----- Original Message -----
From: "D P Ingram" <[log in to unmask]>
> On 18 maj 2007, at 04.45, Steven C. Barr(x) wrote:
> > Keep in mind that in the USA there exists NO "clearly out of
> > copyright"
> > sound-recording material! The most recent "improvements" to that
> > aspect
> > of copyright law left all pre-1972 sound recordings under the auspices
> > of various state laws and common-law precedent, and this protection
> > usually lacks any mention of "until..."!
> Some one else wrote off list with this warning and alerted me to
> potential other changes. I wonder if, instead, I could incorporate
> information (if people opt to make the information available) of
> their collection in the database project, so it could be then seen
> that "Steven C Barr" has a copy of a given disk and of course someone
> could take contact direct with you if they wanted more information or
> a "loan" of the said media. Nothing then is being facilitated or
> traded other than a contact for academic study. It might also help
> libraries and the like. One planned feature was the ability for
> collectors to maintain their own list from the "MASTER" database that
> is being developed (but not yet populated) and I guess this could be
> a natural extension. The user would be able to choose to make their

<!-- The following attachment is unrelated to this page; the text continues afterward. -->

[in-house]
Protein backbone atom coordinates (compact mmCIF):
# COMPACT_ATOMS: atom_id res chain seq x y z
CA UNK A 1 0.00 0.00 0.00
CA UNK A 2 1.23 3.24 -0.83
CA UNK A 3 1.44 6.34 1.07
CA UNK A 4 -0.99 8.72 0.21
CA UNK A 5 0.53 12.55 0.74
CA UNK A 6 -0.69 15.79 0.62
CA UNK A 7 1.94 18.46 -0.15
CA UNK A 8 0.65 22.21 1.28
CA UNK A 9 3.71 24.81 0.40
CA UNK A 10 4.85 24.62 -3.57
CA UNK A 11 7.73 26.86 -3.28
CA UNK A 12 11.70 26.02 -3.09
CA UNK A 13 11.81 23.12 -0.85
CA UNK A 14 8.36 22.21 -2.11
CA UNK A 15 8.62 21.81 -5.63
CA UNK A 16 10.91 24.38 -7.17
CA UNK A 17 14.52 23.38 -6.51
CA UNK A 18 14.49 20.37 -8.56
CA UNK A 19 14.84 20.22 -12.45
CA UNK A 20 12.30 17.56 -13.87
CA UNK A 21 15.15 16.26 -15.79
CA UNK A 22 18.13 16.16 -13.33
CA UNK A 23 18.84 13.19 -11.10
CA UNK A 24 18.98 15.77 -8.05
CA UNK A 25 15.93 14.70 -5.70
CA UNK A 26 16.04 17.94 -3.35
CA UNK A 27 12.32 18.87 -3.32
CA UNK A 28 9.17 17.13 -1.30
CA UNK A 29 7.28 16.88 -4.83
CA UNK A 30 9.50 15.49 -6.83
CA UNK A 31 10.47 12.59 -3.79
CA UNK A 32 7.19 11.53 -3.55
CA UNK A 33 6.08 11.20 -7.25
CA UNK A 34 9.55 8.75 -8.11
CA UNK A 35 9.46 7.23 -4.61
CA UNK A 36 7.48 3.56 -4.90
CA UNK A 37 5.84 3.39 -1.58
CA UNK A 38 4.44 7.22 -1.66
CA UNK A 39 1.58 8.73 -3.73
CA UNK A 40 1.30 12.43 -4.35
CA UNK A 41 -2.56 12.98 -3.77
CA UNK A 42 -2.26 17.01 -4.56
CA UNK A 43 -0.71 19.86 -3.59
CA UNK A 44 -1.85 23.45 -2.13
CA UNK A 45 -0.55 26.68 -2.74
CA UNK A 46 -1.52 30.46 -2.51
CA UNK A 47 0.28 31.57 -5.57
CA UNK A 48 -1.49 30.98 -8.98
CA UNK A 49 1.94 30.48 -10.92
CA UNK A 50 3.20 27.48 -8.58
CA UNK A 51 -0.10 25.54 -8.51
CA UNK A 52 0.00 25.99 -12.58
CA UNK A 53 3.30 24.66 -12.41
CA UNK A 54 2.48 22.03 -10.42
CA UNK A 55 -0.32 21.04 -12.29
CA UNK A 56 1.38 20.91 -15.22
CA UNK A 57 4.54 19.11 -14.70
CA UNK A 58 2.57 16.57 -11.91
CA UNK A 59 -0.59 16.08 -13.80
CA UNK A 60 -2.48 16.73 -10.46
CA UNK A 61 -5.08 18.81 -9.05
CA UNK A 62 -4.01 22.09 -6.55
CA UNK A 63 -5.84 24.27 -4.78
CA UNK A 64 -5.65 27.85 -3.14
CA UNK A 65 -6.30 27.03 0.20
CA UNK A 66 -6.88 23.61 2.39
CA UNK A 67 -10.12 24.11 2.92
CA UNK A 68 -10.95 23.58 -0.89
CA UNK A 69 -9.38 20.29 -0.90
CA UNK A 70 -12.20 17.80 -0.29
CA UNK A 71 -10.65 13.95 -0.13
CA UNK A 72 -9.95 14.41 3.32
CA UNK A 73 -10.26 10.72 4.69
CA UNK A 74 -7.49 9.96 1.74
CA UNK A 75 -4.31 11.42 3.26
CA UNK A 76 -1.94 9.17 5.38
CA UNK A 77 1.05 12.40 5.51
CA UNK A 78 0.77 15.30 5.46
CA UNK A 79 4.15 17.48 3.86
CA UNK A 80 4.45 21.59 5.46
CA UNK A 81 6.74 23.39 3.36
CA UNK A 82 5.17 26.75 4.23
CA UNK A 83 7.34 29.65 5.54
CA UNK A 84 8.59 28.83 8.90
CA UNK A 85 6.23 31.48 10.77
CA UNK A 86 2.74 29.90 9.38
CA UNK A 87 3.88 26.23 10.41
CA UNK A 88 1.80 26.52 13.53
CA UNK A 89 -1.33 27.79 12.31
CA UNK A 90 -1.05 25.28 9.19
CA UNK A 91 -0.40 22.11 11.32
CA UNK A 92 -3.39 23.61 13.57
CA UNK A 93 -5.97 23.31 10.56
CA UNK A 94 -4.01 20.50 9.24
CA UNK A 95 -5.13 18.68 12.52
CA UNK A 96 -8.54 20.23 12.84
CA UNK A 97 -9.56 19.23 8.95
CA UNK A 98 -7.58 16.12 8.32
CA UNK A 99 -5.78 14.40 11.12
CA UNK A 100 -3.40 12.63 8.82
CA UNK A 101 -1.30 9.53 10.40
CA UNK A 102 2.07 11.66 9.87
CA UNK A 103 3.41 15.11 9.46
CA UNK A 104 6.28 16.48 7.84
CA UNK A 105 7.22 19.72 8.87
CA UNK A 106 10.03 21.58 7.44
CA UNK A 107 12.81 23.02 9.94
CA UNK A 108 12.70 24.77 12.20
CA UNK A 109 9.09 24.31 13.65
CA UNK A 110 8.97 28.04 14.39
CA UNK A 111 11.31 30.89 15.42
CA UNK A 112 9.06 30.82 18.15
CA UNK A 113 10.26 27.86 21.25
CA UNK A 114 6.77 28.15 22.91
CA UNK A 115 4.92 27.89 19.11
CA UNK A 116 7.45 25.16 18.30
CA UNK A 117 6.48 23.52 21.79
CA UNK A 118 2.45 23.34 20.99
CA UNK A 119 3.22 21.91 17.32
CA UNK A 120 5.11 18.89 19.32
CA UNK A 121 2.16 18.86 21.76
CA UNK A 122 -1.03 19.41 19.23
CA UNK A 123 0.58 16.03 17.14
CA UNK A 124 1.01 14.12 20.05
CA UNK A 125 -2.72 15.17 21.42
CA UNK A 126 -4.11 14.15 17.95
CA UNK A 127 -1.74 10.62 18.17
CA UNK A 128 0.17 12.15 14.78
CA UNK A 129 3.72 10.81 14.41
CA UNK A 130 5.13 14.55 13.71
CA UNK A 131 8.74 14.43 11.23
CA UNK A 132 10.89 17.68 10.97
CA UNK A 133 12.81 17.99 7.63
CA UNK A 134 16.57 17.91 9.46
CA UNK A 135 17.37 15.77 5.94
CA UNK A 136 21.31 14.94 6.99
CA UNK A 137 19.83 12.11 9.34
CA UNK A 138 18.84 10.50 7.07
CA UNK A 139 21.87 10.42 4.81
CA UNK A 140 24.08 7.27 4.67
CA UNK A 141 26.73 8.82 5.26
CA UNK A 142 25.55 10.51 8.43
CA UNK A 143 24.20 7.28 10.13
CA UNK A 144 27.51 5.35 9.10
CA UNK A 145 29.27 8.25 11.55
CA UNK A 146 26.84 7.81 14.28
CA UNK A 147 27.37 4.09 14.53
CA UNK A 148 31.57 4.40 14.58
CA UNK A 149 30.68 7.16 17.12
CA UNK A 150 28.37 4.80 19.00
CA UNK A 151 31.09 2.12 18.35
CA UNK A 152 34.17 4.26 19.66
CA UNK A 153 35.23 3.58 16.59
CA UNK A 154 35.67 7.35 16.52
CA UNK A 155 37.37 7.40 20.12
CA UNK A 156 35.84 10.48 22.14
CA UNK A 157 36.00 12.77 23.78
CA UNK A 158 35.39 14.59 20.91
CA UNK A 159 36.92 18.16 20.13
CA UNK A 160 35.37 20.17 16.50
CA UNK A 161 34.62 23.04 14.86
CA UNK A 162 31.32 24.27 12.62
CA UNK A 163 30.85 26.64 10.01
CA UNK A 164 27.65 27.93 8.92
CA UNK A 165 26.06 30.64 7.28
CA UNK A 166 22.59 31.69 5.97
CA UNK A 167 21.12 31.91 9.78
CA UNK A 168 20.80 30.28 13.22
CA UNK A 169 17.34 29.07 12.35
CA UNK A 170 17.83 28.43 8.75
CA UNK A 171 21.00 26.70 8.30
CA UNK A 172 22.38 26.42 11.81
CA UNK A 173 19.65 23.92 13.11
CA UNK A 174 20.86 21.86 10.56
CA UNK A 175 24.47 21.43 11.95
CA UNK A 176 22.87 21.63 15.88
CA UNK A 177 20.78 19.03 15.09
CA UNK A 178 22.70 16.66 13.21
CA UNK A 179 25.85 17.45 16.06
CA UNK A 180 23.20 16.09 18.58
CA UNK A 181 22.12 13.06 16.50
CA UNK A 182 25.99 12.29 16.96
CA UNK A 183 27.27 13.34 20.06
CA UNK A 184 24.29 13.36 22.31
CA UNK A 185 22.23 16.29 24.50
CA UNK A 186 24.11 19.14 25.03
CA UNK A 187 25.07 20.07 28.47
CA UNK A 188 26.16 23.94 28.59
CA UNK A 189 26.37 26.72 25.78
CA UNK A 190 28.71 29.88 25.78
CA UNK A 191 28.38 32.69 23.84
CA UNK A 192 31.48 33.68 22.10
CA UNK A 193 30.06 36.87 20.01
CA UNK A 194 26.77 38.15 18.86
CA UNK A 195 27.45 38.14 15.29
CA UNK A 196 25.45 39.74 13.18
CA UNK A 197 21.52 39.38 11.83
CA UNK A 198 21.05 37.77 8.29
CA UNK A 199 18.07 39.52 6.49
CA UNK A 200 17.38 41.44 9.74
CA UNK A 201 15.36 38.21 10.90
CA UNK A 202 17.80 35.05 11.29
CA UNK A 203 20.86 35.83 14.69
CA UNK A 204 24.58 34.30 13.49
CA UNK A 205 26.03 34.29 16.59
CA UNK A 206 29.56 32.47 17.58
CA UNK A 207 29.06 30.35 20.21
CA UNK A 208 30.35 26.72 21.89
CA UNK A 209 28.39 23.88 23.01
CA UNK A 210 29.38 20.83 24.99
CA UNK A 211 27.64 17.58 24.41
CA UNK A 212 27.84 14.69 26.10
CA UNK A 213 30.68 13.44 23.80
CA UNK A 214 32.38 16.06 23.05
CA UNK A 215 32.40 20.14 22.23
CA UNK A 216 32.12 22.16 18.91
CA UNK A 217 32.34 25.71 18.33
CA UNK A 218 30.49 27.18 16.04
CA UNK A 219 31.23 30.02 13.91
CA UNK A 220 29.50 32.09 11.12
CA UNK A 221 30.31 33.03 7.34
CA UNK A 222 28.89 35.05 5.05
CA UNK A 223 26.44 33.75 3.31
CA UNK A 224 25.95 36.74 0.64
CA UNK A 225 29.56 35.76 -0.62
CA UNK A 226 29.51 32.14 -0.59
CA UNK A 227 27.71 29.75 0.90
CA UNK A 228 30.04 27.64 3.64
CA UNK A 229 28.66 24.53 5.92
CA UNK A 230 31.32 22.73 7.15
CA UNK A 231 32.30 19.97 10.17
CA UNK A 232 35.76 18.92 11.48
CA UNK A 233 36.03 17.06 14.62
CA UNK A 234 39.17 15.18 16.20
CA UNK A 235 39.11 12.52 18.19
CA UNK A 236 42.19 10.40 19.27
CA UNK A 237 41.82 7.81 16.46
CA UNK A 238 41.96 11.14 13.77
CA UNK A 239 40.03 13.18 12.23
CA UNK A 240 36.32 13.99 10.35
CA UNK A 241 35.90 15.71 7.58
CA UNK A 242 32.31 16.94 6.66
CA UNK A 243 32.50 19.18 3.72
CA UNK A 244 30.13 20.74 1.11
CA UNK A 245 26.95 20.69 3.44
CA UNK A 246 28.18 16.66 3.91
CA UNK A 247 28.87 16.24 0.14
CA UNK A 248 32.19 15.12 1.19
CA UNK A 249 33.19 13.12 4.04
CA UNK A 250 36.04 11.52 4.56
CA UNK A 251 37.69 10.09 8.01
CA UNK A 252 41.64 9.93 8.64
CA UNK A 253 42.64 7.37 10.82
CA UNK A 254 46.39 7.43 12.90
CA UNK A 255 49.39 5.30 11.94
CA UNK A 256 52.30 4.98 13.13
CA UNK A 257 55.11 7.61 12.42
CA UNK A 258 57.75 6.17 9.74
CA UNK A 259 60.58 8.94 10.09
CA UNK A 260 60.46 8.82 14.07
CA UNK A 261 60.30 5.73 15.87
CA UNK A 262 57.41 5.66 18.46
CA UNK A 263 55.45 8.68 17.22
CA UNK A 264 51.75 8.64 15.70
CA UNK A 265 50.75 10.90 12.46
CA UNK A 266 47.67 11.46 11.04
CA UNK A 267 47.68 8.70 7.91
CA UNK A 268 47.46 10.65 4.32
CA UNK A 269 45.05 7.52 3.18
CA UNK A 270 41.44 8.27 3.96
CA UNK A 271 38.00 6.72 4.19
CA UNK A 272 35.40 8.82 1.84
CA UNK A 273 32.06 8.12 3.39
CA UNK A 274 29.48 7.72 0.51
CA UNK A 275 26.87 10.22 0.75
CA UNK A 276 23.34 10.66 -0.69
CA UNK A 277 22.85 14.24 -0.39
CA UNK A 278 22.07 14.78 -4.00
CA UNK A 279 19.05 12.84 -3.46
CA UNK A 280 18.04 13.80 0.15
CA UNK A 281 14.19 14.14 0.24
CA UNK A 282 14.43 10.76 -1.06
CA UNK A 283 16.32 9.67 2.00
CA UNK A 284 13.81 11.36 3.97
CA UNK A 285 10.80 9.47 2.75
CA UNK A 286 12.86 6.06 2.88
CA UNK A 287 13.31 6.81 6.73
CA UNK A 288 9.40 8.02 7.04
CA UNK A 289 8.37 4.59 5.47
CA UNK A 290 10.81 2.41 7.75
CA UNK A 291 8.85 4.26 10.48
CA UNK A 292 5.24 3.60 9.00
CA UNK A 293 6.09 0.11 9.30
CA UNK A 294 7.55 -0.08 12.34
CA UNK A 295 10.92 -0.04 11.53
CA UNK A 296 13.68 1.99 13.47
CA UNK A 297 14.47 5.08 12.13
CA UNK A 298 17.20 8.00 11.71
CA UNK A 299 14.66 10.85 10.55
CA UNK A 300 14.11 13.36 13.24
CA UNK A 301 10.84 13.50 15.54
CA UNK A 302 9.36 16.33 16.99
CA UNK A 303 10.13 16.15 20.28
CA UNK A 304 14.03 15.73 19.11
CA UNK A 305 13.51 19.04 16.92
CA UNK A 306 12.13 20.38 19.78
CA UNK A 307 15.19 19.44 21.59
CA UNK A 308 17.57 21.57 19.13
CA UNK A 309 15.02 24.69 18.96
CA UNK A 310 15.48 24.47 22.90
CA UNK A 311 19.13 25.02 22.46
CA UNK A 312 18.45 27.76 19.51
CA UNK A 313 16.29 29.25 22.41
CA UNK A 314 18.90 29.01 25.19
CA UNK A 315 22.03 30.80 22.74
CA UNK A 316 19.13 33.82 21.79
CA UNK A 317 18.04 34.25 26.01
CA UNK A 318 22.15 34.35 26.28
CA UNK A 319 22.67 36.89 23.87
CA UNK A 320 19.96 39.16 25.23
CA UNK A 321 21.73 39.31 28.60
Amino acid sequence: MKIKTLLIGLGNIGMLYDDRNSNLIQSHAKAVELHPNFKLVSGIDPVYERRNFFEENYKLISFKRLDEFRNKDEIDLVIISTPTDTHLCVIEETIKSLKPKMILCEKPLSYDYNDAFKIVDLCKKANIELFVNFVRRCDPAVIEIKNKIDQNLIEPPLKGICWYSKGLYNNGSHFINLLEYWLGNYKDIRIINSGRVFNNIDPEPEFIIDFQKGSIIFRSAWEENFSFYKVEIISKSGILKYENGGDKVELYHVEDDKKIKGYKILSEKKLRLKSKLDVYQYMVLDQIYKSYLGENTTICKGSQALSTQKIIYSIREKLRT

> "collection information" available and visible or just held private
> to themselves.
Well...here we run into one major problem! Under EXISTING laws (however
long they may last) I can provide a copy (digital and/or analog) to
anyone in Canada, the UK and, in fact, all (or nearly so) of the EU.
The sound contained on the phonorecord is in the public domain as long
as the recording was fixed on or before December 31, 1956.
HOWEVER...if the requestor is a resident of the US Of A, one of us...
and I believe that would be the US-ian...is violation the pseudo-
eternal copyright law which the late Sonny Bono left us as his
parting gesture! With the current "Thou Shalt Not Share Sound
Recordings...Buy Your OWN <deleted> Copy, We Need the Money!"
adopted by the US recording industry, it cannot be guaranteed that
this "major criminal" won't be thrun into the County Calabozo for
life plus 100 years, fined an amount equivalent to the expenses
of Dubya's adventures in the Middle East, or both...!
That said, I am highly in favour of the creation and accumulation
of a "defining" database of discographic information on at least
every 78prm phonorecord ever issued...and I'll help insofar as
As well...if one assumes my estimate of three million 78 phonorecords
having been issued in total in North America...and, as well, if one
accepts that an *.MP3 file of 1,048,576 bytes can provide an acceptable
sonic representation of a 3-minute (+/-) recording...and one takes into
account that the portion of SF phonorecords is essentially too small
for concern...we arrive at 2 * 3,000,000 * 1MB...or about 6 million
megabytes...or 6 terabytes...of storage needed to contain the entire
set of 78-phonorecord sound files! And...hard drives of 1TB capacity
are already being offered (we'd need six of them, so if they cost
$500, our storage expense would be $3,000.00...!)!
So, it is physically possible...the legality remains to be determined
(and lawyers don't come cheap...!!)...
Steven C. Barr